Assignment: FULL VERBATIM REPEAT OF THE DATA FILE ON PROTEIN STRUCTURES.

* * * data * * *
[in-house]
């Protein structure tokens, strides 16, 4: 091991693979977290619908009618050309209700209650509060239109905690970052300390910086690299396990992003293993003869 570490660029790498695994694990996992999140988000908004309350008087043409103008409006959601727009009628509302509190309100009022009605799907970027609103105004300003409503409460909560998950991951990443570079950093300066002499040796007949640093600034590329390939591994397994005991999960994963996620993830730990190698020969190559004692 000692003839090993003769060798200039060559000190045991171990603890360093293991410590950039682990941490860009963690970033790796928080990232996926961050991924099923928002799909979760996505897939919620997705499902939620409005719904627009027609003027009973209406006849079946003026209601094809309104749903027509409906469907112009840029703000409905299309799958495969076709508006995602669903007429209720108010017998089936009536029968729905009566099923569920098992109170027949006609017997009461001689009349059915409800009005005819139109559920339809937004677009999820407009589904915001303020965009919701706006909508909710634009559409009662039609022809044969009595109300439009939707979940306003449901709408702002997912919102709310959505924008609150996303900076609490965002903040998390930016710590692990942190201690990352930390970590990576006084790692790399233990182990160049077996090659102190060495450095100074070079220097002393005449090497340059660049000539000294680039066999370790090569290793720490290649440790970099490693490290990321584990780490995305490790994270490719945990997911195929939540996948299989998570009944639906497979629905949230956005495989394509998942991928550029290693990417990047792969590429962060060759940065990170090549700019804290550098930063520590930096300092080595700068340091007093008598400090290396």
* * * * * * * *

[in-house]
């Protein structure tokens, strides 16, 4: 091991693979977290619908009618050309209700209650509060239109905690970052300390910086690299396990992003293993003869 570490660029790498695994694990996992999140988000908004309350008087043409103008409006959601727009009628509302509190309100009022009605799907970027609103105004300003409503409460909560998950991951990443570079950093300066002499040796007949640093600034590329390939591994397994005991999960994963996620993830730990190698020969190559004692 000692003839090993003769060798200039060559000190045991171990603890360093293991410590950039682990941490860009963690970033790796928080990232996926961050991924099923928002799909979760996505897939919620997705499902939620409005719904627009027609003027009973209406006849079946003026209601094809309104749903027509409906469907112009840029703000409905299309799958495969076709508006995602669903007429209720108010017998089936009536029968729905009566099923569920098992109170027949006609017997009461001689009349059915409800009005005819139109559920339809937004677009999820407009589904915001303020965009919701706006909508909710634009559409009662039609022809044969009595109300439009939707979940306003449901709408702002997912919102709310959505924008609150996303900076609490965002903040998390930016710590692990942190201690990352930390970590990576006084790692790399233990182990160049077996090659102190060495450095100074070079220097002393005449090497340059660049000539000294680039066999370790090569290793720490290649440790970099490693490290990321584990780490995305490790994270490719945990997911195929939540996948299989998570009944639906497979629905949230956005495989394509998942991928550029290693990417990047792969590429962060060759940065990170090549700019804290550098930063520590930096300092080595700068340091007093008598400090290396």